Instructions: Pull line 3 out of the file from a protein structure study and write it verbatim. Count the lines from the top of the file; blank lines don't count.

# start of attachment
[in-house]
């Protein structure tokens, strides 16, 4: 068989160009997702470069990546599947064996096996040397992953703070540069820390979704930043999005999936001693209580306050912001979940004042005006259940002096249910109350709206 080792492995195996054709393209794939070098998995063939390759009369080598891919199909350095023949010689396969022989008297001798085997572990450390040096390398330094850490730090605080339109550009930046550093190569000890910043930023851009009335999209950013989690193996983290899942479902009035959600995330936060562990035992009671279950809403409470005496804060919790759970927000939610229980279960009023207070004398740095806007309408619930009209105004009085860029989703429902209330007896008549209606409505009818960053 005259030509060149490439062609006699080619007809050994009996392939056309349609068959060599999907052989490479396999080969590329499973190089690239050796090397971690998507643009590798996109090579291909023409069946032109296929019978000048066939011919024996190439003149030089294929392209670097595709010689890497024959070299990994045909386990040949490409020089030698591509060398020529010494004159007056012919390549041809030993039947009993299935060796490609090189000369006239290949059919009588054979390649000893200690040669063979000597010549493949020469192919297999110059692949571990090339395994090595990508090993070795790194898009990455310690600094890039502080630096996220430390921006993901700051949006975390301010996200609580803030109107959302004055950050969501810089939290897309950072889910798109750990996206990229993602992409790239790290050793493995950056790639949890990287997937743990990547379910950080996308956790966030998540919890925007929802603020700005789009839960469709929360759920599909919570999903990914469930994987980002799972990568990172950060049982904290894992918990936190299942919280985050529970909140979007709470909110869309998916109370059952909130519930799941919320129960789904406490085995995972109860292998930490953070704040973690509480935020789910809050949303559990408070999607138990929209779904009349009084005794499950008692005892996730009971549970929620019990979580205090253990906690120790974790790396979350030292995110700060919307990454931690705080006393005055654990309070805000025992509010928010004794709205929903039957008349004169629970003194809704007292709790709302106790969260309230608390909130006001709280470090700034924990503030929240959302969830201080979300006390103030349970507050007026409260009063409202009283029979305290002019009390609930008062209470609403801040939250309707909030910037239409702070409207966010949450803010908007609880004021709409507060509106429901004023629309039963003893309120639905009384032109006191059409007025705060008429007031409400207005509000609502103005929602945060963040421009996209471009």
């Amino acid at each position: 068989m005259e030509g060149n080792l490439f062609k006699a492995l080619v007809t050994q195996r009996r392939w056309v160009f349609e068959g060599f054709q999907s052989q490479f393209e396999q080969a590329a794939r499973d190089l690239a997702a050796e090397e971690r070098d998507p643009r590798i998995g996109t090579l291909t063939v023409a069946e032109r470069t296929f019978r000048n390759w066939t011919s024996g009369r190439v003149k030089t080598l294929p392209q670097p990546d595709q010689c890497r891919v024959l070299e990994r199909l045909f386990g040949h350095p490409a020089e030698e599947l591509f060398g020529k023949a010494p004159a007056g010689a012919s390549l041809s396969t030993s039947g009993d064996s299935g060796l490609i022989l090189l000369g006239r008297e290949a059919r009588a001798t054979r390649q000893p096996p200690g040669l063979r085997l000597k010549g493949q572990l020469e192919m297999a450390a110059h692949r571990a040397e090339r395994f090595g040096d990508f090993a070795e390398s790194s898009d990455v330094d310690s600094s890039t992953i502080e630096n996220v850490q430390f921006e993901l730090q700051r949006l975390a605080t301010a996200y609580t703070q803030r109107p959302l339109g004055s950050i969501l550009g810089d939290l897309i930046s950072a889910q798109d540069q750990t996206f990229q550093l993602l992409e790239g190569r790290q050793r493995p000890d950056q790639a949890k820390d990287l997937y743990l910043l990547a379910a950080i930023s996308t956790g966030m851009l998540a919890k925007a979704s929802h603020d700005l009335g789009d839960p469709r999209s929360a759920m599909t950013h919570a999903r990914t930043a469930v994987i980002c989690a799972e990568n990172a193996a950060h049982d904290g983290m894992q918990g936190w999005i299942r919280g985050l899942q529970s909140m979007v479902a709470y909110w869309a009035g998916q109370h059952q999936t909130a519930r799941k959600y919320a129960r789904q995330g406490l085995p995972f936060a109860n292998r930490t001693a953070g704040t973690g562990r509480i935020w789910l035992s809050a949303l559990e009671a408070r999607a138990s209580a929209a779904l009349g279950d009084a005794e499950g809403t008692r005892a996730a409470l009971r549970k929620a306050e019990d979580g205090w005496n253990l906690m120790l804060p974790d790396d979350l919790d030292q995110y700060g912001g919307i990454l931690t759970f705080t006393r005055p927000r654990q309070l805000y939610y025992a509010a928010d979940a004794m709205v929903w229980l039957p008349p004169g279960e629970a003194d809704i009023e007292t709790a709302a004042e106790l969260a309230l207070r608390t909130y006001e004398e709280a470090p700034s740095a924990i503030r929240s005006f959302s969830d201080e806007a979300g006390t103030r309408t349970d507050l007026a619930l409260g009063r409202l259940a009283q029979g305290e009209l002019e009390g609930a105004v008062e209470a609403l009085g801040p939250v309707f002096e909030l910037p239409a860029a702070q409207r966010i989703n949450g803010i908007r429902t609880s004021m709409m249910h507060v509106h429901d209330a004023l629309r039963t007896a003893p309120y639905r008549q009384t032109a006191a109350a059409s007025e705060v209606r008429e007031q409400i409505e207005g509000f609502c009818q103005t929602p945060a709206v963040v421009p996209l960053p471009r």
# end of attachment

């Amino acid at each position: 068989m005259e030509g060149n080792l490439f062609k006699a492995l080619v007809t050994q195996r009996r392939w056309v160009f349609e068959g060599f054709q999907s052989q490479f393209e396999q080969a590329a794939r499973d190089l690239a997702a050796e090397e971690r070098d998507p643009r590798i998995g996109t090579l291909t063939v023409a069946e032109r470069t296929f019978r000048n390759w066939t011919s024996g009369r190439v003149k030089t080598l294929p392209q670097p990546d595709q010689c890497r891919v024959l070299e990994r199909l045909f386990g040949h350095p490409a020089e030698e599947l591509f060398g020529k023949a010494p004159a007056g010689a012919s390549l041809s396969t030993s039947g009993d064996s299935g060796l490609i022989l090189l000369g006239r008297e290949a059919r009588a001798t054979r390649q000893p096996p200690g040669l063979r085997l000597k010549g493949q572990l020469e192919m297999a450390a110059h692949r571990a040397e090339r395994f090595g040096d990508f090993a070795e390398s790194s898009d990455v330094d310690s600094s890039t992953i502080e630096n996220v850490q430390f921006e993901l730090q700051r949006l975390a605080t301010a996200y609580t703070q803030r109107p959302l339109g004055s950050i969501l550009g810089d939290l897309i930046s950072a889910q798109d540069q750990t996206f990229q550093l993602l992409e790239g190569r790290q050793r493995p000890d950056q790639a949890k820390d990287l997937y743990l910043l990547a379910a950080i930023s996308t956790g966030m851009l998540a919890k925007a979704s929802h603020d700005l009335g789009d839960p469709r999209s929360a759920m599909t950013h919570a999903r990914t930043a469930v994987i980002c989690a799972e990568n990172a193996a950060h049982d904290g983290m894992q918990g936190w999005i299942r919280g985050l899942q529970s909140m979007v479902a709470y909110w869309a009035g998916q109370h059952q999936t909130a519930r799941k959600y919320a129960r789904q995330g406490l085995p995972f936060a109860n292998r930490t001693a953070g704040t973690g562990r509480i935020w789910l035992s809050a949303l559990e009671a408070r999607a138990s209580a929209a779904l009349g279950d009084a005794e499950g809403t008692r005892a996730a409470l009971r549970k929620a306050e019990d979580g205090w005496n253990l906690m120790l804060p974790d790396d979350l919790d030292q995110y700060g912001g919307i990454l931690t759970f705080t006393r005055p927000r654990q309070l805000y939610y025992a509010a928010d979940a004794m709205v929903w229980l039957p008349p004169g279960e629970a003194d809704i009023e007292t709790a709302a004042e106790l969260a309230l207070r608390t909130y006001e004398e709280a470090p700034s740095a924990i503030r929240s005006f959302s969830d201080e806007a979300g006390t103030r309408t349970d507050l007026a619930l409260g009063r409202l259940a009283q029979g305290e009209l002019e009390g609930a105004v008062e209470a609403l009085g801040p939250v309707f002096e909030l910037p239409a860029a702070q409207r966010i989703n949450g803010i908007r429902t609880s004021m709409m249910h507060v509106h429901d209330a004023l629309r039963t007896a003893p309120y639905r008549q009384t032109a006191a109350a059409s007025e705060v209606r008429e007031q409400i409505e207005g509000f609502c009818q103005t929602p945060a709206v963040v421009p996209l960053p471009r």